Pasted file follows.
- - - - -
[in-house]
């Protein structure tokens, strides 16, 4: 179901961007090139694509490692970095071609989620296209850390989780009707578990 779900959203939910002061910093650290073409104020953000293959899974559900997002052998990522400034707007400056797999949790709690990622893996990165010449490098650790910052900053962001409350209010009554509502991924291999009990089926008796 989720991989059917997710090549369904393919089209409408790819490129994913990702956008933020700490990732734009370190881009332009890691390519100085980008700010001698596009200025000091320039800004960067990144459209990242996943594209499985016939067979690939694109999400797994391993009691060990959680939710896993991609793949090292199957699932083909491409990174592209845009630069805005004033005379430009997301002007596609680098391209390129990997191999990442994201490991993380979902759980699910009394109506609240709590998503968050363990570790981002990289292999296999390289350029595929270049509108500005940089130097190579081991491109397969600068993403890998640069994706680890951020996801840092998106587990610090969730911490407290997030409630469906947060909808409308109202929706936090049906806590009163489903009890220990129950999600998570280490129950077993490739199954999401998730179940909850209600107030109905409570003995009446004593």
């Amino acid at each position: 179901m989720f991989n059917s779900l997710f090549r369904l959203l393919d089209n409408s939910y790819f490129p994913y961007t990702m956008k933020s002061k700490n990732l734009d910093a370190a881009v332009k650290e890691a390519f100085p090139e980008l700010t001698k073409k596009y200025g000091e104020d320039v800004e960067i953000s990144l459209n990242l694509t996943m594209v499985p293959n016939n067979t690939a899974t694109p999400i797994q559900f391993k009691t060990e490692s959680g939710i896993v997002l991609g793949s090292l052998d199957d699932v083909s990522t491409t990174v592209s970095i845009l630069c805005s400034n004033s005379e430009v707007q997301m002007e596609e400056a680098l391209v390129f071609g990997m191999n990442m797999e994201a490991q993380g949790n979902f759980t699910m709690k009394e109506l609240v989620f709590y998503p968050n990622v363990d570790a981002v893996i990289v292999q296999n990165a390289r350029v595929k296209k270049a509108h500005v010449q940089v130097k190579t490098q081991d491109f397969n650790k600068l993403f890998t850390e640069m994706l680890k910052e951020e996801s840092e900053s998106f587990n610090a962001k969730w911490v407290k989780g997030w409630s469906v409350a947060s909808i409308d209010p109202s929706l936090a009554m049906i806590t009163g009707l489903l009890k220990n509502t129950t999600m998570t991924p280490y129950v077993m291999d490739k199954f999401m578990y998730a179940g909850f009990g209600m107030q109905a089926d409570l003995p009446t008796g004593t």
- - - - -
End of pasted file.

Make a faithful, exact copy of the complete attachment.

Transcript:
[in-house]
């Protein structure tokens, strides 16, 4: 179901961007090139694509490692970095071609989620296209850390989780009707578990 779900959203939910002061910093650290073409104020953000293959899974559900997002052998990522400034707007400056797999949790709690990622893996990165010449490098650790910052900053962001409350209010009554509502991924291999009990089926008796 989720991989059917997710090549369904393919089209409408790819490129994913990702956008933020700490990732734009370190881009332009890691390519100085980008700010001698596009200025000091320039800004960067990144459209990242996943594209499985016939067979690939694109999400797994391993009691060990959680939710896993991609793949090292199957699932083909491409990174592209845009630069805005004033005379430009997301002007596609680098391209390129990997191999990442994201490991993380979902759980699910009394109506609240709590998503968050363990570790981002990289292999296999390289350029595929270049509108500005940089130097190579081991491109397969600068993403890998640069994706680890951020996801840092998106587990610090969730911490407290997030409630469906947060909808409308109202929706936090049906806590009163489903009890220990129950999600998570280490129950077993490739199954999401998730179940909850209600107030109905409570003995009446004593």
């Amino acid at each position: 179901m989720f991989n059917s779900l997710f090549r369904l959203l393919d089209n409408s939910y790819f490129p994913y961007t990702m956008k933020s002061k700490n990732l734009d910093a370190a881009v332009k650290e890691a390519f100085p090139e980008l700010t001698k073409k596009y200025g000091e104020d320039v800004e960067i953000s990144l459209n990242l694509t996943m594209v499985p293959n016939n067979t690939a899974t694109p999400i797994q559900f391993k009691t060990e490692s959680g939710i896993v997002l991609g793949s090292l052998d199957d699932v083909s990522t491409t990174v592209s970095i845009l630069c805005s400034n004033s005379e430009v707007q997301m002007e596609e400056a680098l391209v390129f071609g990997m191999n990442m797999e994201a490991q993380g949790n979902f759980t699910m709690k009394e109506l609240v989620f709590y998503p968050n990622v363990d570790a981002v893996i990289v292999q296999n990165a390289r350029v595929k296209k270049a509108h500005v010449q940089v130097k190579t490098q081991d491109f397969n650790k600068l993403f890998t850390e640069m994706l680890k910052e951020e996801s840092e900053s998106f587990n610090a962001k969730w911490v407290k989780g997030w409630s469906v409350a947060s909808i409308d209010p109202s929706l936090a009554m049906i806590t009163g009707l489903l009890k220990n509502t129950t999600m998570t991924p280490y129950v077993m291999d490739k199954f999401m578990y998730a179940g909850f009990g209600m107030q109905a089926d409570l003995p009446t008796g004593t």